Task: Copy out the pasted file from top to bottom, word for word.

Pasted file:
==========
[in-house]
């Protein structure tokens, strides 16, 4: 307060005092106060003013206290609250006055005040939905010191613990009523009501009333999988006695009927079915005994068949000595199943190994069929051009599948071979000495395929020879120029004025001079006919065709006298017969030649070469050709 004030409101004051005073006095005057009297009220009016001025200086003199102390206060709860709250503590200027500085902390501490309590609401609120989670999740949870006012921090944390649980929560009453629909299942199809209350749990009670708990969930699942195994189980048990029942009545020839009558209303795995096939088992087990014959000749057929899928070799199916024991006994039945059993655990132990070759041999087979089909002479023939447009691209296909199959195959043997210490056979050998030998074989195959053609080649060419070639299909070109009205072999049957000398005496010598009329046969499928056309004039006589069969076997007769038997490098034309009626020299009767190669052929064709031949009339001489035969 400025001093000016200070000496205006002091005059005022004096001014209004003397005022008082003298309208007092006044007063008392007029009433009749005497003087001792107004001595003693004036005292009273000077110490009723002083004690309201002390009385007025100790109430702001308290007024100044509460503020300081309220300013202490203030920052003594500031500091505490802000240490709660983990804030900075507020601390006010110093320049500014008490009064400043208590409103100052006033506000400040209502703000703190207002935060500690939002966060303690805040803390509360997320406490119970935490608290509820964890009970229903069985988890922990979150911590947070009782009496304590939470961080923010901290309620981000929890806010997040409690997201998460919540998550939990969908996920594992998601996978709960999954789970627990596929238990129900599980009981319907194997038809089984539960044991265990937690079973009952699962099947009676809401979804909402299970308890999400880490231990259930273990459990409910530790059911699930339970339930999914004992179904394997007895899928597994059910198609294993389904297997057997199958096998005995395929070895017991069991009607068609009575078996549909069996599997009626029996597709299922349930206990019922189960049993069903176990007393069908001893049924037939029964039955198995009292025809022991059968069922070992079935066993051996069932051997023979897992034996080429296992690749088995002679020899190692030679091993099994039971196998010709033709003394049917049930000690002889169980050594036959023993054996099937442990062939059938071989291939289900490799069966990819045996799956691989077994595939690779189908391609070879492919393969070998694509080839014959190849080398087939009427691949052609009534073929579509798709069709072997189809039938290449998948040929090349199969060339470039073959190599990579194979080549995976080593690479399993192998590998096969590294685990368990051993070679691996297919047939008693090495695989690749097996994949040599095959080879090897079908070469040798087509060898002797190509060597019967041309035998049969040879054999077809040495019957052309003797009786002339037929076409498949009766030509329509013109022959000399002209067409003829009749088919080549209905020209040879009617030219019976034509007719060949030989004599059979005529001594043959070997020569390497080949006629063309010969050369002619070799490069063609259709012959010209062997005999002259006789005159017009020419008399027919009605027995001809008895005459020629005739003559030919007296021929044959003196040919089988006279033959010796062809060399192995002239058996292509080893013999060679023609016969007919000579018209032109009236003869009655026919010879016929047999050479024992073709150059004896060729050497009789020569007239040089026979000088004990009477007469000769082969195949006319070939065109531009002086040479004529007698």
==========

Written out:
[in-house]
């Protein structure tokens, strides 16, 4: 307060005092106060003013206290609250006055005040939905010191613990009523009501009333999988006695009927079915005994068949000595199943190994069929051009599948071979000495395929020879120029004025001079006919065709006298017969030649070469050709 004030409101004051005073006095005057009297009220009016001025200086003199102390206060709860709250503590200027500085902390501490309590609401609120989670999740949870006012921090944390649980929560009453629909299942199809209350749990009670708990969930699942195994189980048990029942009545020839009558209303795995096939088992087990014959000749057929899928070799199916024991006994039945059993655990132990070759041999087979089909002479023939447009691209296909199959195959043997210490056979050998030998074989195959053609080649060419070639299909070109009205072999049957000398005496010598009329046969499928056309004039006589069969076997007769038997490098034309009626020299009767190669052929064709031949009339001489035969 400025001093000016200070000496205006002091005059005022004096001014209004003397005022008082003298309208007092006044007063008392007029009433009749005497003087001792107004001595003693004036005292009273000077110490009723002083004690309201002390009385007025100790109430702001308290007024100044509460503020300081309220300013202490203030920052003594500031500091505490802000240490709660983990804030900075507020601390006010110093320049500014008490009064400043208590409103100052006033506000400040209502703000703190207002935060500690939002966060303690805040803390509360997320406490119970935490608290509820964890009970229903069985988890922990979150911590947070009782009496304590939470961080923010901290309620981000929890806010997040409690997201998460919540998550939990969908996920594992998601996978709960999954789970627990596929238990129900599980009981319907194997038809089984539960044991265990937690079973009952699962099947009676809401979804909402299970308890999400880490231990259930273990459990409910530790059911699930339970339930999914004992179904394997007895899928597994059910198609294993389904297997057997199958096998005995395929070895017991069991009607068609009575078996549909069996599997009626029996597709299922349930206990019922189960049993069903176990007393069908001893049924037939029964039955198995009292025809022991059968069922070992079935066993051996069932051997023979897992034996080429296992690749088995002679020899190692030679091993099994039971196998010709033709003394049917049930000690002889169980050594036959023993054996099937442990062939059938071989291939289900490799069966990819045996799956691989077994595939690779189908391609070879492919393969070998694509080839014959190849080398087939009427691949052609009534073929579509798709069709072997189809039938290449998948040929090349199969060339470039073959190599990579194979080549995976080593690479399993192998590998096969590294685990368990051993070679691996297919047939008693090495695989690749097996994949040599095959080879090897079908070469040798087509060898002797190509060597019967041309035998049969040879054999077809040495019957052309003797009786002339037929076409498949009766030509329509013109022959000399002209067409003829009749088919080549209905020209040879009617030219019976034509007719060949030989004599059979005529001594043959070997020569390497080949006629063309010969050369002619070799490069063609259709012959010209062997005999002259006789005159017009020419008399027919009605027995001809008895005459020629005739003559030919007296021929044959003196040919089988006279033959010796062809060399192995002239058996292509080893013999060679023609016969007919000579018209032109009236003869009655026919010879016929047999050479024992073709150059004896060729050497009789020569007239040089026979000088004990009477007469000769082969195949006319070939065109531009002086040479004529007698």